Back in the late 1950s, Chuck Berry was one of the more exciting and quoted names in the birth of Rock and Roll music at this time. Without question, he propelled guitar-based music to a more respected and understood form of household appreciation, which has more or less remained to this day. This is Chuck Berry’s third release, and quite possibly, his most important album as well. Let’s hear this historical release, often seen as a classic in the early guitar-based music scene. It is also quite short at merely around half an hour-long, so it should be a quick and valuable listen.
Almost Grown begins with some basic singing, clanging guitar, upbeat piano and some simple music from a much simpler time. The lyrics are very basic, but the whole thing sounds very simple, pretty and wonderful. It is rather catchy, too. A great mixture of music and performance, Chuck Berry and his band know how to knock out a groove. There is a very nice sounding guitar solo which sounds very sweet. This music still stands tall, and it sounds very pretty and vibrant. The piano towards the end is also very vibrant. Nice tune to begin with.
Carol begins with some gorgeous Rock and Roll guitar playing, some joyful singing and a nice uptempo Rocking groove. This does sound very pretty and lovely and is an excellent example of musicianship. A really enjoyable and decent listen, this is a classic tune in its own right. Great lyrics and brilliant music, the guitar solo here is well played and very brilliant. Chuck Berry definitely knew how to impress people at the time, and this song is no exception. Very nice and upbeat music, this would have been covered many times, no doubt. The rolling drums throughout make this a great listen, all the way to the fade-out.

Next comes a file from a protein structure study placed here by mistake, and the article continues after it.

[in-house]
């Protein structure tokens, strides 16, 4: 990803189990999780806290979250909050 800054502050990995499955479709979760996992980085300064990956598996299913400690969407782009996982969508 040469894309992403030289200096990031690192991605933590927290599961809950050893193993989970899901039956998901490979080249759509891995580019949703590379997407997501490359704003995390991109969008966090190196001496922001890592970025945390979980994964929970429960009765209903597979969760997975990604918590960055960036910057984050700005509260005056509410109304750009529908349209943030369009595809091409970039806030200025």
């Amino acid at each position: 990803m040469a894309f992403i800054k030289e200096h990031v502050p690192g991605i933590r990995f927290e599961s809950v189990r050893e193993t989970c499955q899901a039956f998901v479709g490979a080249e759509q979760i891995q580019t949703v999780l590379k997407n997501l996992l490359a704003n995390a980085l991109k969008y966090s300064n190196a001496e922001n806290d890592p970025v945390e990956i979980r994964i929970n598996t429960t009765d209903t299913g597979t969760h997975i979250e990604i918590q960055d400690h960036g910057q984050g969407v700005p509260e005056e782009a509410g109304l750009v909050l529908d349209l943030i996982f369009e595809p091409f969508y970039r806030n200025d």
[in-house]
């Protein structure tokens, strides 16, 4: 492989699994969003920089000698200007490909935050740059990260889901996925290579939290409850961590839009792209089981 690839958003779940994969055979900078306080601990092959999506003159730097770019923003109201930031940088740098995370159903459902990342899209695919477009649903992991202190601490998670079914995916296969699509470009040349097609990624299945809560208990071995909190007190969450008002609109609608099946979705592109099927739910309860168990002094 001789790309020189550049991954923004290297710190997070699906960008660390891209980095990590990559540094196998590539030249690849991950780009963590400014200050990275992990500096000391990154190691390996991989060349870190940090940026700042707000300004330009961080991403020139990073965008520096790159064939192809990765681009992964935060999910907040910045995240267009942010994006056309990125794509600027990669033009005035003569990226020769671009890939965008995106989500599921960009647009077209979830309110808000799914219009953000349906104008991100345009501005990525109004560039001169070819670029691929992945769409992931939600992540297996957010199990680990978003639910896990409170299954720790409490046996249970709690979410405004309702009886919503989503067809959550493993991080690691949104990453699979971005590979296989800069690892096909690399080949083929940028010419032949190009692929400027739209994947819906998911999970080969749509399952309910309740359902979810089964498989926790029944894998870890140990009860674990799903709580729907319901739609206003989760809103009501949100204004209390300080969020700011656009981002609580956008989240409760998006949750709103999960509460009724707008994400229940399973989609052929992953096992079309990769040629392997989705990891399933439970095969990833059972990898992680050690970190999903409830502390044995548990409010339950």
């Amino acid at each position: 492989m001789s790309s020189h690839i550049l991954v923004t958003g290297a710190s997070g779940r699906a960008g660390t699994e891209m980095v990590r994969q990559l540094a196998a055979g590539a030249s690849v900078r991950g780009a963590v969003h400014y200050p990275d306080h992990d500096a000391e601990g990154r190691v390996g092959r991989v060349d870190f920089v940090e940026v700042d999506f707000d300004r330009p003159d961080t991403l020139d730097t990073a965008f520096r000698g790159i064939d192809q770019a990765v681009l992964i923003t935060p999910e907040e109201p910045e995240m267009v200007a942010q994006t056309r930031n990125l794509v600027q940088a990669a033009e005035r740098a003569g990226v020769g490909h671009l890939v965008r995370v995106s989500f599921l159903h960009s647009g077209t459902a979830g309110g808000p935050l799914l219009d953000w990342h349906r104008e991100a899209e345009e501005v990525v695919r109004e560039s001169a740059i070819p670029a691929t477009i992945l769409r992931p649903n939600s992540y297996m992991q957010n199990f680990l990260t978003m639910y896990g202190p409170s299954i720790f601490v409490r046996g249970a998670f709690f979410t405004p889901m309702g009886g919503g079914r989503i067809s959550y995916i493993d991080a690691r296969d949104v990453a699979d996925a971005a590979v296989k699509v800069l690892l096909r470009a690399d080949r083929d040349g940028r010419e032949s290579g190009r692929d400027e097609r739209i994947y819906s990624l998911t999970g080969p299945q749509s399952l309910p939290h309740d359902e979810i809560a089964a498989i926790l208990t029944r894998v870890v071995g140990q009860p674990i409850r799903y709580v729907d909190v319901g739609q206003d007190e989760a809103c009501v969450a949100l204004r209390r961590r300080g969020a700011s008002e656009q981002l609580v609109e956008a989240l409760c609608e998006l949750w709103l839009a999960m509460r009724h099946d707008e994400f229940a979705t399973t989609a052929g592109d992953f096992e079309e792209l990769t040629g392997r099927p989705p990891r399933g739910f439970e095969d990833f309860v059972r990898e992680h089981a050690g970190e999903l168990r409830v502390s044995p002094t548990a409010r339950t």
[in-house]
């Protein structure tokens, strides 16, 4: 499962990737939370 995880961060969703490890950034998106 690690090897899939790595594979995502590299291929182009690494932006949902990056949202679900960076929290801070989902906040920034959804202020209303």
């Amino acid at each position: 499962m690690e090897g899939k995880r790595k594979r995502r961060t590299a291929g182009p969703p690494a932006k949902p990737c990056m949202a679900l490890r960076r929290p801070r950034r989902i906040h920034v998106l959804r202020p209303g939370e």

Maybellene begins with some loud guitar, uptempo beats and a loud punchy, tune. It is a fun listen about women and cars, which is a very retro sounding piece today. It does sound great and is very much traditional Rock and Roll music. Great music to hear, it just delivers very well. A short and sweet tune, this does sound very magical and uptempo listening throughout. A good and memorable piece of music.
Sweet Little Rock ‘N’ Roller begins with some very blues/country licks and sounds impressive. This song is joyful and expressive, although it is a simpler tune to listen to. Another straightforward, yet enjoyable piece of music from the late 1950s, the guitar solo on this one is very, very good. This sounds pretty and expressive, it is a gorgeous and supercharged piece of music. Less than three minutes long, these songs never lose their appeal. A great listen throughout, although highly minimal by today’s standards.
Anthony Boy is less than two minutes long. It is a bit of an oddity in Chuck Berry’s catalogue and isn’t the best song on this album. Still, it does sound cheerful and upbeat and is a pretty and impressive sound regardless. The clean guitar solo sounds euphoric and magical regardless. A good piece, although not a great one about school days. Interesting listening regardless.
Johnny B. Goode is the legendary Chuck Berry song that is accepted as a Rock and Roll classic. It begins with some great Rock and Roll riffing, before launching straight into another upbeat classic song. It is a true classic of musical standards and sounds great to this day. Even The Beatles covered this one, and it just sounds really great. An energetic and uplifting piece of music, this sounds really excellent. The guitar solo and the piano work here are impressive and outstanding, both complement each other on this recording. Classic tune, and definitely worth hearing. Excellent listening and straightforward music to hear.